be admired, found sexually attractive, to provoke ambivalence, or be
envied (as we shall see). And nothing akin to the modern idea of
race has been a human universal.
This subject is a minefield indeed. I hope that the reader will
emerge a great deal clearer about ways of moving beyond present
confusions and unproductive polarizations of position around
questions of race and racism.
3
Introduction
However, it is important to bear in mind a distinction between
general ‘prejudice’ and racism properly so-called. That is, no one
doubts that humans have always lived in groups and that these
collectivities have had some sense of common belonging. The sense
of belonging has usually been defined by language, territory, and
other markers, which have been used to draw boundaries around
the group. They have thus also served to define outsiders and
strangers.
Chapter 1
Racism and racists:
some conundrums
The term ‘racism’ was coined in the 1930s, primarily as a response
to the Nazi project of making Germany judenrein, or ‘clean of Jews’.
The Nazis were in no doubt that Jews were a distinct race and posed
a threat to the Aryan race to which authentic Germans supposedly
belonged.
With hindsight, it is possible to see that many of the dilemmas that
have accompanied the proliferation of the notion of racism were
present from the beginning. The idea that Jews were a distinct race
was given currency by Nazi racial science. But before that, there was
little consensus that Jews were a distinct race. Does that make it
inappropriate to describe the long-standing hostility to Jews in
Christian Europe as racist? Or is it the case that racism has to be
seen as a broader phenomenon that has long been part of human
history? Indeed, that it is part of ‘human nature’, and does not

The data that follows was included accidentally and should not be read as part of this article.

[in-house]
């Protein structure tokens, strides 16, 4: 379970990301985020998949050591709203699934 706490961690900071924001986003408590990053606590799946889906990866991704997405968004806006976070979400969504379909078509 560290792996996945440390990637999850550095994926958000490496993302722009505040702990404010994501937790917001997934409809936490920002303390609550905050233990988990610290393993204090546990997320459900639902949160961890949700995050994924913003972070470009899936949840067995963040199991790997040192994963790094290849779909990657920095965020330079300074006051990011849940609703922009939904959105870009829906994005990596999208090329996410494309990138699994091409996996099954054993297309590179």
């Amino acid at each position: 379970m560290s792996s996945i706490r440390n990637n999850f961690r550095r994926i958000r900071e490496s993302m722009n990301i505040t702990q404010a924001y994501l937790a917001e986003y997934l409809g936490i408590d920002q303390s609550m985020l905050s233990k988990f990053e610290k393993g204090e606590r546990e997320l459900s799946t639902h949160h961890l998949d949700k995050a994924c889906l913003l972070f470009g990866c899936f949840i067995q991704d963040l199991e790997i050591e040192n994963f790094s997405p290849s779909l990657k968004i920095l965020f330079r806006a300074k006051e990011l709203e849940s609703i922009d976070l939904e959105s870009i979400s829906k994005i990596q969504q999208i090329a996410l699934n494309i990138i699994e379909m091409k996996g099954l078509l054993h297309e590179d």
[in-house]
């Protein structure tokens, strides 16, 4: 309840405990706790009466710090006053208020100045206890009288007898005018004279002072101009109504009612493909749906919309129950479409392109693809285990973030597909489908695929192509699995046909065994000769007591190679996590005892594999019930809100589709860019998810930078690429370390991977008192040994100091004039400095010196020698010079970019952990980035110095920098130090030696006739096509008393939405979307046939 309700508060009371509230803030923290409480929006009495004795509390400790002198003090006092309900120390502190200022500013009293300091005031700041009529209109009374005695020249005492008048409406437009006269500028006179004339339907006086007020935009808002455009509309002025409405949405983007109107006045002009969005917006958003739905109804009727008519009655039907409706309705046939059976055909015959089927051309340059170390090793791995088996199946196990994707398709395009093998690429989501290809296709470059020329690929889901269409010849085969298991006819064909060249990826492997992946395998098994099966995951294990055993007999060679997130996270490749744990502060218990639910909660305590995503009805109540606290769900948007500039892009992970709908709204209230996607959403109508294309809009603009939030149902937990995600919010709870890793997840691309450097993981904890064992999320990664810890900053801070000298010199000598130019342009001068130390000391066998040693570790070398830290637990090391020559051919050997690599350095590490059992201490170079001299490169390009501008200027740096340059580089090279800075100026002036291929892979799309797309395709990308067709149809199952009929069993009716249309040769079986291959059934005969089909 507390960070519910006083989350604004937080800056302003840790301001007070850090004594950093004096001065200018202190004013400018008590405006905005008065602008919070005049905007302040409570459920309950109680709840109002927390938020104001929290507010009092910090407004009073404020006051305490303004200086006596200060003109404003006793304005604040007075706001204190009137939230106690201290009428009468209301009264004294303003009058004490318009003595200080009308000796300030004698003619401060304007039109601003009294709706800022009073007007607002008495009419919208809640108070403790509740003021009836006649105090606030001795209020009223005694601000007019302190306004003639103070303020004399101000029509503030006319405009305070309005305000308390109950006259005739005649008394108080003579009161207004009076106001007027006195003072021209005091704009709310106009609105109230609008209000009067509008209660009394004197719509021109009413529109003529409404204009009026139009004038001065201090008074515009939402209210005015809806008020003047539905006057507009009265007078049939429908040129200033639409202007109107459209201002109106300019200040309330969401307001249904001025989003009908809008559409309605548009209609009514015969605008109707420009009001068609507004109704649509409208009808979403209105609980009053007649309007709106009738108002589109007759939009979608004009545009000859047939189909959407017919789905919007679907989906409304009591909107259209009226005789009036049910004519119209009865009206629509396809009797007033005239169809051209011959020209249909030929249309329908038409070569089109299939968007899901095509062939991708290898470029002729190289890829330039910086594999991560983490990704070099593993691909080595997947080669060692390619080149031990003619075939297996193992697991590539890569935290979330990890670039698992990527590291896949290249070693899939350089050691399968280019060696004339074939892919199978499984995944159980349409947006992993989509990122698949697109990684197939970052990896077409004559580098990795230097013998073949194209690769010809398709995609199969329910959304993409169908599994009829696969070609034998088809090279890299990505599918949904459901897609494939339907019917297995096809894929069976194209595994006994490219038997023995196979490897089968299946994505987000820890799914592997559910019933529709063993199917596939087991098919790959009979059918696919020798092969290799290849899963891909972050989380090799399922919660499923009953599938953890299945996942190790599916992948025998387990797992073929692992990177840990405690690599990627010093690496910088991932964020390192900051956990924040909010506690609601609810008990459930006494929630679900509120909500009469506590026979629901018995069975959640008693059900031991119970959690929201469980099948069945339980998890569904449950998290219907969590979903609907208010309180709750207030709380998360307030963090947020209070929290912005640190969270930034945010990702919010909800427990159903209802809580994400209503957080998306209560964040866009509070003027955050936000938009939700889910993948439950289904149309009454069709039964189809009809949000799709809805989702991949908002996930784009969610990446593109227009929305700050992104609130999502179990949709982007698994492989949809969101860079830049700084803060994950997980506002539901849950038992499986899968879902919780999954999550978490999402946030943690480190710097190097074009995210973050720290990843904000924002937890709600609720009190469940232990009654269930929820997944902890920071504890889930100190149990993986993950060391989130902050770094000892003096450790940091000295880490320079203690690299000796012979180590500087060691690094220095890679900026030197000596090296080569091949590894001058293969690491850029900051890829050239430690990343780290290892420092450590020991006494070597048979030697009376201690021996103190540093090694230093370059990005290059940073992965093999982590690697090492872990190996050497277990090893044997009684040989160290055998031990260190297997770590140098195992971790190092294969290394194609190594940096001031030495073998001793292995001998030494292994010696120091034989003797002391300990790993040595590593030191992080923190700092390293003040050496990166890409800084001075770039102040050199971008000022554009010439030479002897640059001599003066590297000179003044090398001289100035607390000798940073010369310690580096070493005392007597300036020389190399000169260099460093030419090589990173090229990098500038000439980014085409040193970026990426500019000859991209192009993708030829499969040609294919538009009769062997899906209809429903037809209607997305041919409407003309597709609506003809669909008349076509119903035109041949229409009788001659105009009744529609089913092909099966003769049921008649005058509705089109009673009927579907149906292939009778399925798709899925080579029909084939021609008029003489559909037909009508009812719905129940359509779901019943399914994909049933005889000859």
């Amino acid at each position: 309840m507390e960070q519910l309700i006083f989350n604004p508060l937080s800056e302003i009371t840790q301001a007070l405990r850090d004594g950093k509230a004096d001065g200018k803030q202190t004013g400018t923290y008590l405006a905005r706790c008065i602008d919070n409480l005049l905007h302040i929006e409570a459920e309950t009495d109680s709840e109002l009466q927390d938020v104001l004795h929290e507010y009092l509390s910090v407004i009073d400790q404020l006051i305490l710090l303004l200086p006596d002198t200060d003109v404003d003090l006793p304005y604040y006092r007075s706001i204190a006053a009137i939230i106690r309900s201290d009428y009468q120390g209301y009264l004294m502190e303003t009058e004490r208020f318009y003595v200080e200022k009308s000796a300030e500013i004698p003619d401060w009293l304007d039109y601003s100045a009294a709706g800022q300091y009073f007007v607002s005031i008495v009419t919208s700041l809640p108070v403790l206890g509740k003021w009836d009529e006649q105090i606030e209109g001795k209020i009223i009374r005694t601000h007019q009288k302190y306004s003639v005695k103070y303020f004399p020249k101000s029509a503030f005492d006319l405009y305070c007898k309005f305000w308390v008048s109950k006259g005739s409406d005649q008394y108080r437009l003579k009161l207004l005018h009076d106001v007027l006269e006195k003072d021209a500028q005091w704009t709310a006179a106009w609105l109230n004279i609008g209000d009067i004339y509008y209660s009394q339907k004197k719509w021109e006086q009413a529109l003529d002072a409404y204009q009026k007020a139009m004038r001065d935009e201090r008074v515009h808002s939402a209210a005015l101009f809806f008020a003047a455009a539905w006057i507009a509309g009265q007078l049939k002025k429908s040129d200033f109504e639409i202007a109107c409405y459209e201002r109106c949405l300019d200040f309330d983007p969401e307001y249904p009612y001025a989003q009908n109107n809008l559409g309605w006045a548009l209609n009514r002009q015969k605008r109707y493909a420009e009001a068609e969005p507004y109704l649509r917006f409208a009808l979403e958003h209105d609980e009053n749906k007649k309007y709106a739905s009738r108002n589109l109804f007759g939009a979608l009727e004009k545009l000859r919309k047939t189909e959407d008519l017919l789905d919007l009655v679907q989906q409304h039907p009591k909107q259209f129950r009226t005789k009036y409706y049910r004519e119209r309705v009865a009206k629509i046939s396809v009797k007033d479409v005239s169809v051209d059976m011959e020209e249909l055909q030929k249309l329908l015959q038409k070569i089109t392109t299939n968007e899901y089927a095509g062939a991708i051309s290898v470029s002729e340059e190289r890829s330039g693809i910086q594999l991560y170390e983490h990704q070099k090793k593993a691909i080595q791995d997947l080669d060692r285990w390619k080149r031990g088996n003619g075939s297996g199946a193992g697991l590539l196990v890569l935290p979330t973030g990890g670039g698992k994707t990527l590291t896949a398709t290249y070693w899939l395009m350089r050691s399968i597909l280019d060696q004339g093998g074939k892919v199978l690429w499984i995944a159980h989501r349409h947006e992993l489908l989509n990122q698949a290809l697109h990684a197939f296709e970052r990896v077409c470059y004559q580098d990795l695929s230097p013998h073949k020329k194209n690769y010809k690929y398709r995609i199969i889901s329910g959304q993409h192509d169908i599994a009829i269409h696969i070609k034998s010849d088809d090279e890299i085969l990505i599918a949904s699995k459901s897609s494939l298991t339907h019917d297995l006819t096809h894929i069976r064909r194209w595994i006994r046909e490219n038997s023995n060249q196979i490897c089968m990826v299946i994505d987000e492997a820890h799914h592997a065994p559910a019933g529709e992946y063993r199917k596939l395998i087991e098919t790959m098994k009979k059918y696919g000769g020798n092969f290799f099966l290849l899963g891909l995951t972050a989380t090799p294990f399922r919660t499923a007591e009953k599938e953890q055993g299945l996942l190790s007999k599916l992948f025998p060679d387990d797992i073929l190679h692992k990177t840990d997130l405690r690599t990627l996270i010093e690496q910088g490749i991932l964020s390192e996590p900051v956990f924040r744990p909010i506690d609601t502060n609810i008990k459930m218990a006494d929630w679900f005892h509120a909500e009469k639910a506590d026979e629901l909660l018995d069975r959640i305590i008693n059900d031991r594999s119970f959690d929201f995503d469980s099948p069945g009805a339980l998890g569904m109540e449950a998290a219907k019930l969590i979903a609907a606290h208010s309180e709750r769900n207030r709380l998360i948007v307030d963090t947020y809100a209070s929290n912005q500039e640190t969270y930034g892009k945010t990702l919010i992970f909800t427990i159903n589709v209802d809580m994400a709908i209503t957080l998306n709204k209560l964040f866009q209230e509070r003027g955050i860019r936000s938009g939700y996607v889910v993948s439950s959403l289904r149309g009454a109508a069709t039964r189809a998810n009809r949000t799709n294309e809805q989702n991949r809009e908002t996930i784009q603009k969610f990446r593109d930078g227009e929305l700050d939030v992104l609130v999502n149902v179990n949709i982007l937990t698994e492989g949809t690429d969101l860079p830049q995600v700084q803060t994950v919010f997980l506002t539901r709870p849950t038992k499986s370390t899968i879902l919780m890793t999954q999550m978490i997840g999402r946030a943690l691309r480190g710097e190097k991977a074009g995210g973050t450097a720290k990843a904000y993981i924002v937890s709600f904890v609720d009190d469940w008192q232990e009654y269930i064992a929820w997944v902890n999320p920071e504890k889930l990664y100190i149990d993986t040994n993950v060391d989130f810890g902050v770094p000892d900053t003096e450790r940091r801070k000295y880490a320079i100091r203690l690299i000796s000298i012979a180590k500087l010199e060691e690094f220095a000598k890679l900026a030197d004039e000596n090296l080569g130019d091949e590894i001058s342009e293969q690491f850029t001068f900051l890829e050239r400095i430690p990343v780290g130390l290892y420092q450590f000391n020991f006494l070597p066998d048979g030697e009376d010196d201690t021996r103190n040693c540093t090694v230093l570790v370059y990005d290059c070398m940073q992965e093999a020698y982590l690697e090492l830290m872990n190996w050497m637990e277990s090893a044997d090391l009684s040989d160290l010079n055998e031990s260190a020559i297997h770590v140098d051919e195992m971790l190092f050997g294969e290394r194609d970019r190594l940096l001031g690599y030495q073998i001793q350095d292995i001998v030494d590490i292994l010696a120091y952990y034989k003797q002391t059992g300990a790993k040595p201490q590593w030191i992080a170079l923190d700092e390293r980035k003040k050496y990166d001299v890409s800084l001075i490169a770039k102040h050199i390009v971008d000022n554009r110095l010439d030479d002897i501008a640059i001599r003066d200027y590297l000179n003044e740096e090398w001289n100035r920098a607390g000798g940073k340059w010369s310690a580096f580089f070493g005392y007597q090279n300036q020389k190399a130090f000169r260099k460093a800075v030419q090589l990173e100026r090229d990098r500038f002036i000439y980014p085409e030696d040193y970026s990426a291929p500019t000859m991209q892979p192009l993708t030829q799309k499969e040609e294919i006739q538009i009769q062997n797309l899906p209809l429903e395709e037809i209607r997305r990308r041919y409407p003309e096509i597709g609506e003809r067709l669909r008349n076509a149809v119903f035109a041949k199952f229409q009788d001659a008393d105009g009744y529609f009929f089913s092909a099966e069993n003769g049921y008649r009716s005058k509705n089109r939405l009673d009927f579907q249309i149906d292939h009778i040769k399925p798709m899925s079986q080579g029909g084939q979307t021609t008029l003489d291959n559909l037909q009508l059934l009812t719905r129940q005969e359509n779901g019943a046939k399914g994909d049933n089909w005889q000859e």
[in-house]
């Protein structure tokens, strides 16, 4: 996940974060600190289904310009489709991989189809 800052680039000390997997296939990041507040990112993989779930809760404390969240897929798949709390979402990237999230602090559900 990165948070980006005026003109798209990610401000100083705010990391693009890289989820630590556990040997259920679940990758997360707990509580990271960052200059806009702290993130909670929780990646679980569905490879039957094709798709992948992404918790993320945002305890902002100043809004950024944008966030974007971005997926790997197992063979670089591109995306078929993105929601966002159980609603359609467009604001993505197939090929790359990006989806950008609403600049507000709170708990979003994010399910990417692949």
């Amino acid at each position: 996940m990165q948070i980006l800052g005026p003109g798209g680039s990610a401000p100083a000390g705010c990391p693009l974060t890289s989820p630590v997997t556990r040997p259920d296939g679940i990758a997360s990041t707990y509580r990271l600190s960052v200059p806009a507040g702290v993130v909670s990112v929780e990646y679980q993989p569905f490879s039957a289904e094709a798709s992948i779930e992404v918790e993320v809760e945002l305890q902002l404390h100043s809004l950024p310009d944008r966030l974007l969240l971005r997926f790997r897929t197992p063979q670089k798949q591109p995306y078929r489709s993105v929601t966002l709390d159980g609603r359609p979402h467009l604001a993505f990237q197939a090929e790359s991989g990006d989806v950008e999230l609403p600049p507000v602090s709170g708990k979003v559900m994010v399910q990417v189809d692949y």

necessarily require technical or scientifically sanctioned definitions
of ‘race’ to be identified as racism?
After all, it can be argued that the Nazi project was only one stage in
a very long history of anti-Semitism. And that anti-Semitism is one
of the oldest racisms, indeed the ‘longest hatred’, as it has been
called.
However, complications immediately arise. The term
4
‘anti-Semitism’ only came into being in the late 1870s, when the
German Wilhelm Marr used it to characterize his anti-Jewish
movement, the Anti-Semitic League, and he used it specifically to
differentiate his project from earlier, more diffuse forms of
Christian anti-Judaism, more popularly known as Judenhass, or
‘Jew hatred’. His was a self-conscious racism that required that Jews
be defined as a distinct race. And ‘Anti-Semitism’ had the advantage
of sounding like a new, scientific concept separate from simple
religious bigotry.
Was Marr justified in insisting on distinguishing his version of
anti-Jewishness from other historical forms? Is racism properly
so-called something totally distinct from the hostility that many
would argue is a universal form of suspicion of all ‘strangers’ and
those who have distinct cultural identities? It is after all not
uncommon to hear the view that Jews have been particularly prone
to victimization because of their own attempts to retain a distinct
identity and their refusal to assimilate (one version of the so-called
‘Jewish problem’), a type of argument that is often used against
other ethnic minorities in European nation-states.
The underlying logic of this sort of viewpoint is that racism is